|Wirral Bird Club|
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Wirral is the peninsula of land between the rivers Dee and Mersey in North West England. The area, particularly the Dee Estuary, is of International importance for Shelduck, Pintail, Oystercatcher, Knot, Dunlin, Black-tailed Godwit and Redshank, and it is of National importance for 13 more species, including Curlew, Ruff and Lapwing.
Jay at Wirral Country Park, Thurstaston Visitor Centre
Location map showing Wirral
Wirral is blessed with a wide range of different landscapes, including woods, farmland, reed beds, salt marsh and lowland heath. The varying habitats are occupied by many different species, making the region an excellent base for birdwatching.
Next Field meeting - Rivacre Valley Country Park, Ellesmere Port - Sunday 26th February 2017
A sylvan oasis in the industrial and suburban sprawl of Ellesmere Port, the valley of the Rivacre Brook offers pleasant walking on well kept paths and a good variety of woodland and water favouring birds.
Meet at Rivacre Road car park at 10.00 am, to look for early signs of Spring in a local river valley.
Directions - Simplest approach is via the M53 leaving at Junction 7. Follow the signs to Overpool and Whitby along Netherpool Road. After ½ mile, after a small roundabout, the nature reserve is signposted. Turn right into B5132, Rivacre Rd. The car park is ¼ mile on the right. Satnav CH66 1SS.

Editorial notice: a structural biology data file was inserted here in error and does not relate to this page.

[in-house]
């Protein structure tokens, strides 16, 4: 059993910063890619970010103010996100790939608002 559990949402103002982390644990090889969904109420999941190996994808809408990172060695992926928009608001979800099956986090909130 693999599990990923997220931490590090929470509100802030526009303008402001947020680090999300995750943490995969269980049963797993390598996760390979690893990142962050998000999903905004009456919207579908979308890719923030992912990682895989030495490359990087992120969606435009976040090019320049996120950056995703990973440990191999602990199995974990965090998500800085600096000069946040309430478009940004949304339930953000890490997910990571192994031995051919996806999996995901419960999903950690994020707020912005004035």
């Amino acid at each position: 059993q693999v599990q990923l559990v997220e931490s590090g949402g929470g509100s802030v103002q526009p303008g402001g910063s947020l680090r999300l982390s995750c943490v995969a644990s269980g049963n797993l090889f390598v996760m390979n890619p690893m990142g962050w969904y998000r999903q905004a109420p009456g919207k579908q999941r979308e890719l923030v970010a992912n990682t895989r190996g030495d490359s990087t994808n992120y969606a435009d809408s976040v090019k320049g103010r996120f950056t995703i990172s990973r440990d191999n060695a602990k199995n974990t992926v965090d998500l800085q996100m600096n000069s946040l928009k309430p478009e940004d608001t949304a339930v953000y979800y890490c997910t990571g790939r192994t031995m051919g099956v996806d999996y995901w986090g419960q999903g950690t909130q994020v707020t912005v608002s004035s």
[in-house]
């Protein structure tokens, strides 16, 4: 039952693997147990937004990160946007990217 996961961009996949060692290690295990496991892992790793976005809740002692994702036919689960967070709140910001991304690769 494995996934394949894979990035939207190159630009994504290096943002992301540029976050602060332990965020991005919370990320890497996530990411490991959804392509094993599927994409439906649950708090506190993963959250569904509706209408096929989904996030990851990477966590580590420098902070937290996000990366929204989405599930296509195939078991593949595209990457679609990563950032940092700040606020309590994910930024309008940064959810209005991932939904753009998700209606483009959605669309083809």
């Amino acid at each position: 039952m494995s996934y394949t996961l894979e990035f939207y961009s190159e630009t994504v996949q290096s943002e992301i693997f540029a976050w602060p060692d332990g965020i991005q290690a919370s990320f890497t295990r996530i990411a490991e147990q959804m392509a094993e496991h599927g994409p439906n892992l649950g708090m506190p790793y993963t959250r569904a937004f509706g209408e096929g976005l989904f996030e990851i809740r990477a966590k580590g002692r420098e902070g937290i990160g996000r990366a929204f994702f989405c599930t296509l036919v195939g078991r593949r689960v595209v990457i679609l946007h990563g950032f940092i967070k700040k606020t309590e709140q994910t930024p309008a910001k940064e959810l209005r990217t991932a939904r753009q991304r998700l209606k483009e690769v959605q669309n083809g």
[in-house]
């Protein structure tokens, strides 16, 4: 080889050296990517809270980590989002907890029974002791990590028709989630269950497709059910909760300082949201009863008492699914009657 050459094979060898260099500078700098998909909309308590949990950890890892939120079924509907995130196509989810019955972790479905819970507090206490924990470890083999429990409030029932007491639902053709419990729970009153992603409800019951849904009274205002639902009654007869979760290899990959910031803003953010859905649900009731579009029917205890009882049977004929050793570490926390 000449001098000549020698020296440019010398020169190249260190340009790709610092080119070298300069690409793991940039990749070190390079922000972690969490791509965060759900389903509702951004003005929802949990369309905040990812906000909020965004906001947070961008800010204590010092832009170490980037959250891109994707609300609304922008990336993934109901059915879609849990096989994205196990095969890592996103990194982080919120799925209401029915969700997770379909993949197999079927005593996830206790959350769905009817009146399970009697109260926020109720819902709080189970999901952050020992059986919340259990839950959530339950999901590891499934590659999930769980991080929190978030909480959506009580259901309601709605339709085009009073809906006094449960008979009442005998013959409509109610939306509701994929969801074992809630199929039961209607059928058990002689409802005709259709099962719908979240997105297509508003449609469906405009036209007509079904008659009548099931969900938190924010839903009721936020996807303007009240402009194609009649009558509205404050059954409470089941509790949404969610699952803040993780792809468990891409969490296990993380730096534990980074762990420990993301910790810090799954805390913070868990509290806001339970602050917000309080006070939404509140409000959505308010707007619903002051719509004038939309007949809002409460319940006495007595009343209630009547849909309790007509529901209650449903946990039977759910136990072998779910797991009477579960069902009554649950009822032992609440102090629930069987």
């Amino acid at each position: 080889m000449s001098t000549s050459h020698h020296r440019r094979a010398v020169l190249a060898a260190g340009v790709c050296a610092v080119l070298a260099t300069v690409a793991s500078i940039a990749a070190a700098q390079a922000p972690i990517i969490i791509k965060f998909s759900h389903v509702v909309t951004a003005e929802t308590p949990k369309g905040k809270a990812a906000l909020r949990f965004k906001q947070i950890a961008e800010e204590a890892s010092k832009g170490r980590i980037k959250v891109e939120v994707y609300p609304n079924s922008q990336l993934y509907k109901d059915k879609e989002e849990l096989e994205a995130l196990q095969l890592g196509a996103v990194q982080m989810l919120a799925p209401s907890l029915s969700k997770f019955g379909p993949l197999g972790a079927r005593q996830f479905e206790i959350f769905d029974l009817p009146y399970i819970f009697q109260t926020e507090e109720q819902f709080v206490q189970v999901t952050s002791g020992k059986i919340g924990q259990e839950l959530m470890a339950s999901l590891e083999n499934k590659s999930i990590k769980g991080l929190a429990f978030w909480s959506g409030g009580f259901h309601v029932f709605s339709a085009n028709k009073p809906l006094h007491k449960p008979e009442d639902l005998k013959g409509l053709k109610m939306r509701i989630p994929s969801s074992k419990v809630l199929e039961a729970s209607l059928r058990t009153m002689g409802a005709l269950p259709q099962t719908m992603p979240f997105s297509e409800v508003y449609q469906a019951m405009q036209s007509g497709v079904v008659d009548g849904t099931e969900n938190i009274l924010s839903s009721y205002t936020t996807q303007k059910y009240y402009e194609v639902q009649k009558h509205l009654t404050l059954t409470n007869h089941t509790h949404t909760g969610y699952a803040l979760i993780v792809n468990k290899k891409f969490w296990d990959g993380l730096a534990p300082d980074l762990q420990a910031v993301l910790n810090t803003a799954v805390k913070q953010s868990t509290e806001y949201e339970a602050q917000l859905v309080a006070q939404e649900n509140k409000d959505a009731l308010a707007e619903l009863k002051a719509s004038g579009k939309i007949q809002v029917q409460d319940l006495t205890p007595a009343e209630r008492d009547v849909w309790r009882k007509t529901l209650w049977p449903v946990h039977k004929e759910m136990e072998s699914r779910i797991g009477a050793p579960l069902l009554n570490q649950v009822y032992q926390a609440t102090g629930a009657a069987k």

There are no refreshment or toilet facilities on the reserve. Walking boots or shoes should be adequate unless there is prolonged rain previous to the day.
Visitors are very welcome to join us, and there is no charge.
Next Indoor meeting - "A Fish With Feathers" - Dr Michael Leach - Thursday 23rd March 2017 (8.00 pm to 9.30 pm)
"A Fish With Feathers" - This is how an early explorer described the strange, comical birds that were discovered in the remote seas around Antarctica.
Unknown to western science until the 15th Century, penguins were first labelled as “strange gooses”.
There are 18 species of penguin alive today, ranging in size from the metre tall Emperor to the tiny Fairy. Earlier penguins were as tall as an adult human.
Penguins are superbly adapted for marine life. They even drink salt water, which is useful as they spend 80% of their time at sea.
Michael Leach has been lucky enough to work with penguins in habitats from the Galapagos to the Antarctic mainland.
This talk looks at penguins, one of the most iconic and popular bird groups in the world. It covers identification, myths, breeding and predators and pure fascination.
This illustrated presentation will take place at Kingsmead School Hall, Bertram Drive, Hoylake, CH47 0LL
Visitors are very welcome, and the charge is £4.00, which includes light refreshments.
The penguin photograph was taken by Michael Leach.